further, finally leading to failure of the structure. Eventhough the deformation increases
with time, this phenomenon is commonly classified as a static phenomenon, since there
are no oscillations involved, and since it is independent of the mass properties of the
wing. One of the most important dynamic phenomena is flutter. Flutter occurs when the
unsteady aerodynamics cause forces that tend to increase the total energy involved in
the motion of the structure and the surrounding air. In other words, flutter is a fluidstructure interaction with negative damping, leading to oscillations with a magnitude
increasing with time. Virtually all aircraft structures will suffer from flutter at some
airspeed, and this phenomenon is one of the greatest concerns related to aeroelasticity in
the aircraft industry today. The flutter phenomenon can be particularly difficult to
predict due to the complex physics involved. Factors such as control surface free play,
structural imperfections or slight changes in the mass distribution may be enough to
cause flutter.
Other subjects, closely related to the flutter phenomenon, are gust
response and vibration. Especially when aircraft operate in the vicinity of the flutter
speed, the damping of the fluid-structure interaction may be very low, making the
aircraft very sensitive to turbulence in the air. Even though stability may be guaranteed,
the ride quality may not be acceptable and the structure will be subject to larger
deformations leading to higher loads and reduced lifetime due to structural fatigue.

Aeroelastic loads created by lifting surface distortion have been an
important part of aeronautical engineering from the very beginning of controlled,
powered flight. In the late 1890s and early 1900s, Professor Samuel P. Langley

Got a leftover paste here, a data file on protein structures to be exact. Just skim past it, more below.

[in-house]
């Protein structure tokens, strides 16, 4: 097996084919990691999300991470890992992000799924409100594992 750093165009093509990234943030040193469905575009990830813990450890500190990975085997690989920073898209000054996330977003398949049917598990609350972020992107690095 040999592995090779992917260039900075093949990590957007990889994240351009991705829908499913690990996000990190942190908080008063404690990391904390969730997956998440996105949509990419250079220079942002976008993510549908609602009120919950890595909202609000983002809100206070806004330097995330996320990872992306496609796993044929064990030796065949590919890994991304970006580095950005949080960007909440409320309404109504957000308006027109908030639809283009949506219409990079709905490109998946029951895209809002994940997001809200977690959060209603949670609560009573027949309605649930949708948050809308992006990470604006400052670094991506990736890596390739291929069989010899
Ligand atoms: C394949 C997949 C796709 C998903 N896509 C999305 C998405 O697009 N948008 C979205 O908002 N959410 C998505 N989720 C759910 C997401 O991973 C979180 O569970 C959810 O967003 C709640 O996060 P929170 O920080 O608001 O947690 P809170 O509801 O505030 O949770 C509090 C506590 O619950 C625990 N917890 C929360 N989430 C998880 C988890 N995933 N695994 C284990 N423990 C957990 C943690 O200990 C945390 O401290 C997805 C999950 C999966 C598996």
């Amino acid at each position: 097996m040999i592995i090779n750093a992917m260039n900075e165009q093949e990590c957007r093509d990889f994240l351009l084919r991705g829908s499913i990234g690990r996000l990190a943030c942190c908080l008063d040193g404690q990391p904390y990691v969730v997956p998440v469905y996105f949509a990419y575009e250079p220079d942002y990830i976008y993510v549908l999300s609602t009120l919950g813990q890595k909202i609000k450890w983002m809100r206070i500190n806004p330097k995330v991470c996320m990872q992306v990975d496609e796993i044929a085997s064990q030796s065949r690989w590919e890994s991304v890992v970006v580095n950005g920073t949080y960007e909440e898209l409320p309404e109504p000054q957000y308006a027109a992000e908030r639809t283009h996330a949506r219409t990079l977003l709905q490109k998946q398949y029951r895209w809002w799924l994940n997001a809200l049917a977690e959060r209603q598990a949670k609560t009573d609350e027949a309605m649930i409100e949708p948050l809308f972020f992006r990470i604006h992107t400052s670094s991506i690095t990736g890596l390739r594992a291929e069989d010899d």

developed an airplane, the Aerodrome, capable of being launched from a houseboat
anchored in the Potomac River near Washington, D.C. This airplane failed on each of
two attempts.
The first failure, on October 7, 1903, ( Fig. 2 ) the disaster was
probably due to a front-wing guy post catching on the catapult launch mechanism. The
failure of the second (and final) Aerodrome flight. For a number of years this failure
was attributed to insufficient wing torsional stiffness that led to structural static
divergence, an instability that leads to excessive torsional deformation of the wing.

Fig. 3.1 Langley Aerodrome Failure, October 7,1903

In 1901 the Wright Brothers used a tethered kite, to demonstrate wing
warping. Wing warping uses controlled,anti-symmetrical bi-plane wing structural
twisting displacement to create aerodynamic rolling moments. The wing warping
concept had been tested by Edson Gallaudet as early as 1898. He did not pursue, publish
or patent this idea. The Wright Brothers obtained a patent for wing warping control,
creating a financial boon for themselves but retarding aeronautical design as a result.
Warping depends on building torsionally flexible wing surfaces easily distorted by the

pilot, but the wings are also easily distorted by the airstream that may produce self
excited, unintended airloads. During the first decade of powered flight, airplane speeds
were low enough and structural stiffness large enough that loads due to aeroelastic
deformation were inconsequential for most airplanes.

There were spectacular

exceptions. Like the Wright Brothers Flyer, the effectiveness of Bleriots wing warping
roll control required relatively low wing torsional stiffness. As engine power and
airspeed increased, low torsional stiffness created aeroelastic problems that led to wing
failures at high speeds.
During World War I a self-excited, vibratory aeroelastic instability,
later called flutter, occurred on the horizontal tail of the British Handley Page O/400 biplane bomber. Flutter is a dynamic, oscillatory structural instability enabled by
interactions between unsteady aerodynamic forces and moments created by vibratory
motion of lifting surfaces and the vehicles to which these surfaces are attached.
Following World War I, engines continued to become more powerful and horsepowerto-weight ratios increased. As airspeeds increased, monoplane designs reappeared, this
time as low drag, semi-monocoque designs. A new type of aeroelastic instability, called
wing-aileron flutter plagued aircraft designs. Just as the wing warping type of control
had led to wing divergence, the new aileron control surfaces led to dynamic aeroelastic
failures. Wing-aileron flutter is a self-excited vibration that occurs when lift generated
by the oscillation of an aileron creates wing bending or torsion deformation. The